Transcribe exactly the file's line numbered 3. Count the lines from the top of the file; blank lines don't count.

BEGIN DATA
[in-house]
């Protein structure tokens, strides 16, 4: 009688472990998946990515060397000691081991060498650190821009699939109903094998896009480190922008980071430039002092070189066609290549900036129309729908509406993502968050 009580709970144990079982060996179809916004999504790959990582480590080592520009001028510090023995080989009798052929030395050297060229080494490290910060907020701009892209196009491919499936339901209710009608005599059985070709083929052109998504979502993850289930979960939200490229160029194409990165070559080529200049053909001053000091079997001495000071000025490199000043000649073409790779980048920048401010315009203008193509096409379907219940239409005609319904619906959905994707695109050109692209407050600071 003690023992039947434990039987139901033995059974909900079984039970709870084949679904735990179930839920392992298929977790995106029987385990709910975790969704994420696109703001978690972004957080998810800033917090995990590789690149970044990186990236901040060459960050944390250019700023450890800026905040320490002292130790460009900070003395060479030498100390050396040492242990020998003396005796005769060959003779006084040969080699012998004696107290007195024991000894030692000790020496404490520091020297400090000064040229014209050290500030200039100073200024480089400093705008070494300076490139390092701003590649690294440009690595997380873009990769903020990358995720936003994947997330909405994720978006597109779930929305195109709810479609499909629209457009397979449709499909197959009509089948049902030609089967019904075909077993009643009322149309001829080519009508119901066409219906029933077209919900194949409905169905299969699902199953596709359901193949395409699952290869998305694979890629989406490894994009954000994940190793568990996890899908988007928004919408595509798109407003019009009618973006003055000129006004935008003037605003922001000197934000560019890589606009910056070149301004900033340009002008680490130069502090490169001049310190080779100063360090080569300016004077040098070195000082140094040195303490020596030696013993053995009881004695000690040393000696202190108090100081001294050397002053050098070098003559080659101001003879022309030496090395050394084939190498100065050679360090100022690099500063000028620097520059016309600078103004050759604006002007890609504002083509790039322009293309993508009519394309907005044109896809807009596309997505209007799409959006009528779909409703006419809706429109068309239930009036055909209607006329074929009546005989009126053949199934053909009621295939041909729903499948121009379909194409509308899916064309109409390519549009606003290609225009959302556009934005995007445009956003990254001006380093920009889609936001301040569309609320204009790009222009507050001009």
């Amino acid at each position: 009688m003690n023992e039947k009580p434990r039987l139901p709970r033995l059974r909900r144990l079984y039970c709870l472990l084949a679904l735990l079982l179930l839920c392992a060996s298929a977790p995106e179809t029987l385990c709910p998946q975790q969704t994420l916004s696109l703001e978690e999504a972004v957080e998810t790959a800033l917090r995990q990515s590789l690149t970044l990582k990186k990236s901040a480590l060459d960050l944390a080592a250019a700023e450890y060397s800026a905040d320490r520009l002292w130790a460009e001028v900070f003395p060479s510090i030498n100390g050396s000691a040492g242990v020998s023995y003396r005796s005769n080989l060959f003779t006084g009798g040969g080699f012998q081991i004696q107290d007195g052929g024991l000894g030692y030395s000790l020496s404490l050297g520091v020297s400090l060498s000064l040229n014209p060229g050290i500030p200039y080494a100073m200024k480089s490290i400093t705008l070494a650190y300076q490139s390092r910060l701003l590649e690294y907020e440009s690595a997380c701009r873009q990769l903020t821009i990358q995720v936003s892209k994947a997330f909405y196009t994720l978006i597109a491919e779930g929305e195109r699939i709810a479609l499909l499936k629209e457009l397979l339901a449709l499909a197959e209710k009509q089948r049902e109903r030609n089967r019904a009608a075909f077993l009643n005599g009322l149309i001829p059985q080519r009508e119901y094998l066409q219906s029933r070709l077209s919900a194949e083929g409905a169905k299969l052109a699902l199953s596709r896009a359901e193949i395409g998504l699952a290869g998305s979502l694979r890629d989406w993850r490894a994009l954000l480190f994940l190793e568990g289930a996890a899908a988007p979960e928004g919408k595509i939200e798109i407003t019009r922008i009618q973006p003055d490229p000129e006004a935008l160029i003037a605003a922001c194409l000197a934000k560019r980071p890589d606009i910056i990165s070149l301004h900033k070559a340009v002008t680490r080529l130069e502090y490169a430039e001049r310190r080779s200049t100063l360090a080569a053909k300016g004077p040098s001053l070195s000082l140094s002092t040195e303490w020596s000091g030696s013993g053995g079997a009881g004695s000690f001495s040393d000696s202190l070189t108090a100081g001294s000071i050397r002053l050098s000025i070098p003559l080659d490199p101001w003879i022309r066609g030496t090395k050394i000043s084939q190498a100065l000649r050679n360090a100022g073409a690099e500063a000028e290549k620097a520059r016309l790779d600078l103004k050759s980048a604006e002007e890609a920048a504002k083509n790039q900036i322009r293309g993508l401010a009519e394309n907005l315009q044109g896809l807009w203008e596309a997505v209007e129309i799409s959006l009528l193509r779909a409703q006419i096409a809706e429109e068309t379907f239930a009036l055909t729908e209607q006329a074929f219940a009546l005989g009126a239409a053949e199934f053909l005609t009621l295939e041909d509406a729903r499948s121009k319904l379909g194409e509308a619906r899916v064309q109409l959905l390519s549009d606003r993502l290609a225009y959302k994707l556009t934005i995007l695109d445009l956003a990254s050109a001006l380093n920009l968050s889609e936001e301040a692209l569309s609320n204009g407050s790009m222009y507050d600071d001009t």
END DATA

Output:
């Amino acid at each position: 009688m003690n023992e039947k009580p434990r039987l139901p709970r033995l059974r909900r144990l079984y039970c709870l472990l084949a679904l735990l079982l179930l839920c392992a060996s298929a977790p995106e179809t029987l385990c709910p998946q975790q969704t994420l916004s696109l703001e978690e999504a972004v957080e998810t790959a800033l917090r995990q990515s590789l690149t970044l990582k990186k990236s901040a480590l060459d960050l944390a080592a250019a700023e450890y060397s800026a905040d320490r520009l002292w130790a460009e001028v900070f003395p060479s510090i030498n100390g050396s000691a040492g242990v020998s023995y003396r005796s005769n080989l060959f003779t006084g009798g040969g080699f012998q081991i004696q107290d007195g052929g024991l000894g030692y030395s000790l020496s404490l050297g520091v020297s400090l060498s000064l040229n014209p060229g050290i500030p200039y080494a100073m200024k480089s490290i400093t705008l070494a650190y300076q490139s390092r910060l701003l590649e690294y907020e440009s690595a997380c701009r873009q990769l903020t821009i990358q995720v936003s892209k994947a997330f909405y196009t994720l978006i597109a491919e779930g929305e195109r699939i709810a479609l499909l499936k629209e457009l397979l339901a449709l499909a197959e209710k009509q089948r049902e109903r030609n089967r019904a009608a075909f077993l009643n005599g009322l149309i001829p059985q080519r009508e119901y094998l066409q219906s029933r070709l077209s919900a194949e083929g409905a169905k299969l052109a699902l199953s596709r896009a359901e193949i395409g998504l699952a290869g998305s979502l694979r890629d989406w993850r490894a994009l954000l480190f994940l190793e568990g289930a996890a899908a988007p979960e928004g919408k595509i939200e798109i407003t019009r922008i009618q973006p003055d490229p000129e006004a935008l160029i003037a605003a922001c194409l000197a934000k560019r980071p890589d606009i910056i990165s070149l301004h900033k070559a340009v002008t680490r080529l130069e502090y490169a430039e001049r310190r080779s200049t100063l360090a080569a053909k300016g004077p040098s001053l070195s000082l140094s002092t040195e303490w020596s000091g030696s013993g053995g079997a009881g004695s000690f001495s040393d000696s202190l070189t108090a100081g001294s000071i050397r002053l050098s000025i070098p003559l080659d490199p101001w003879i022309r066609g030496t090395k050394i000043s084939q190498a100065l000649r050679n360090a100022g073409a690099e500063a000028e290549k620097a520059r016309l790779d600078l103004k050759s980048a604006e002007e890609a920048a504002k083509n790039q900036i322009r293309g993508l401010a009519e394309n907005l315009q044109g896809l807009w203008e596309a997505v209007e129309i799409s959006l009528l193509r779909a409703q006419i096409a809706e429109e068309t379907f239930a009036l055909t729908e209607q006329a074929f219940a009546l005989g009126a239409a053949e199934f053909l005609t009621l295939e041909d509406a729903r499948s121009k319904l379909g194409e509308a619906r899916v064309q109409l959905l390519s549009d606003r993502l290609a225009y959302k994707l556009t934005i995007l695109d445009l956003a990254s050109a001006l380093n920009l968050s889609e936001e301040a692209l569309s609320n204009g407050s790009m222009y507050d600071d001009t």